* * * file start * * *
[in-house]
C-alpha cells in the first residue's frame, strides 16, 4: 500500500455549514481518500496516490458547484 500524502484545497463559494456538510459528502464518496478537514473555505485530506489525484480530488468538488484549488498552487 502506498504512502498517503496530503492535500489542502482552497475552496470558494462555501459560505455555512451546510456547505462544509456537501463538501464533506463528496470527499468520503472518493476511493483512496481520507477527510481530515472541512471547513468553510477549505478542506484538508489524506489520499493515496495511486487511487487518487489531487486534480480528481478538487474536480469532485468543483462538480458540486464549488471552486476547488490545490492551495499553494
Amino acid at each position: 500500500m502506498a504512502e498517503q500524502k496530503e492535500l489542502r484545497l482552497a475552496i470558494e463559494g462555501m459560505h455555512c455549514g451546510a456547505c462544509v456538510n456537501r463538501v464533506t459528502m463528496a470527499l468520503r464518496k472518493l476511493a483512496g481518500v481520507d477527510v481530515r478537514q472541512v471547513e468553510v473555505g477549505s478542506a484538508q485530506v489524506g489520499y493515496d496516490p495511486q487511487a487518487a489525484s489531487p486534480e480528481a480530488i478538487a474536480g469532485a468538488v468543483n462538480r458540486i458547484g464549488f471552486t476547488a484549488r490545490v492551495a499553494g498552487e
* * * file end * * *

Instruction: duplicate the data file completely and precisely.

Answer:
[in-house]
C-alpha cells in the first residue's frame, strides 16, 4: 500500500455549514481518500496516490458547484 500524502484545497463559494456538510459528502464518496478537514473555505485530506489525484480530488468538488484549488498552487 502506498504512502498517503496530503492535500489542502482552497475552496470558494462555501459560505455555512451546510456547505462544509456537501463538501464533506463528496470527499468520503472518493476511493483512496481520507477527510481530515472541512471547513468553510477549505478542506484538508489524506489520499493515496495511486487511487487518487489531487486534480480528481478538487474536480469532485468543483462538480458540486464549488471552486476547488490545490492551495499553494
Amino acid at each position: 500500500m502506498a504512502e498517503q500524502k496530503e492535500l489542502r484545497l482552497a475552496i470558494e463559494g462555501m459560505h455555512c455549514g451546510a456547505c462544509v456538510n456537501r463538501v464533506t459528502m463528496a470527499l468520503r464518496k472518493l476511493a483512496g481518500v481520507d477527510v481530515r478537514q472541512v471547513e468553510v473555505g477549505s478542506a484538508q485530506v489524506g489520499y493515496d496516490p495511486q487511487a487518487a489525484s489531487p486534480e480528481a480530488i478538487a474536480g469532485a468538488v468543483n462538480r458540486i458547484g464549488f471552486t476547488a484549488r490545490v492551495a499553494g498552487e